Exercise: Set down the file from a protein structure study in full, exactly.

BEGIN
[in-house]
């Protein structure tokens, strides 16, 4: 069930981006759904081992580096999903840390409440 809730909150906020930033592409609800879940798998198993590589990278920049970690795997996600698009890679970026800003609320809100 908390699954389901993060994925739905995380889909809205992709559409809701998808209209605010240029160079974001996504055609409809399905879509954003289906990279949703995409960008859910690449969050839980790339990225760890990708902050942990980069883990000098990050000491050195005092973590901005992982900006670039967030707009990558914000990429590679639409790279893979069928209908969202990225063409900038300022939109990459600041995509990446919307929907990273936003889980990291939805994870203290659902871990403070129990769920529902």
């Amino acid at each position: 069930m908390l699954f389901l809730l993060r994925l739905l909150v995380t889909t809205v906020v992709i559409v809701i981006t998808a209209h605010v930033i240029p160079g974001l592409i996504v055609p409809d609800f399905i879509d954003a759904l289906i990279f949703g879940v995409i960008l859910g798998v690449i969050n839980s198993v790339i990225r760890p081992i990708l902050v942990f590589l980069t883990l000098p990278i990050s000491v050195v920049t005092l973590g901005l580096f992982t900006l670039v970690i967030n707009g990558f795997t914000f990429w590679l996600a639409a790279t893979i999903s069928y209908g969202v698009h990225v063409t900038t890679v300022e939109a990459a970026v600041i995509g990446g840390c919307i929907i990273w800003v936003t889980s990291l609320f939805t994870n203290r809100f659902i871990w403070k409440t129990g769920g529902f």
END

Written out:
[in-house]
């Protein structure tokens, strides 16, 4: 069930981006759904081992580096999903840390409440 809730909150906020930033592409609800879940798998198993590589990278920049970690795997996600698009890679970026800003609320809100 908390699954389901993060994925739905995380889909809205992709559409809701998808209209605010240029160079974001996504055609409809399905879509954003289906990279949703995409960008859910690449969050839980790339990225760890990708902050942990980069883990000098990050000491050195005092973590901005992982900006670039967030707009990558914000990429590679639409790279893979069928209908969202990225063409900038300022939109990459600041995509990446919307929907990273936003889980990291939805994870203290659902871990403070129990769920529902």
């Amino acid at each position: 069930m908390l699954f389901l809730l993060r994925l739905l909150v995380t889909t809205v906020v992709i559409v809701i981006t998808a209209h605010v930033i240029p160079g974001l592409i996504v055609p409809d609800f399905i879509d954003a759904l289906i990279f949703g879940v995409i960008l859910g798998v690449i969050n839980s198993v790339i990225r760890p081992i990708l902050v942990f590589l980069t883990l000098p990278i990050s000491v050195v920049t005092l973590g901005l580096f992982t900006l670039v970690i967030n707009g990558f795997t914000f990429w590679l996600a639409a790279t893979i999903s069928y209908g969202v698009h990225v063409t900038t890679v300022e939109a990459a970026v600041i995509g990446g840390c919307i929907i990273w800003v936003t889980s990291l609320f939805t994870n203290r809100f659902i871990w403070k409440t129990g769920g529902f």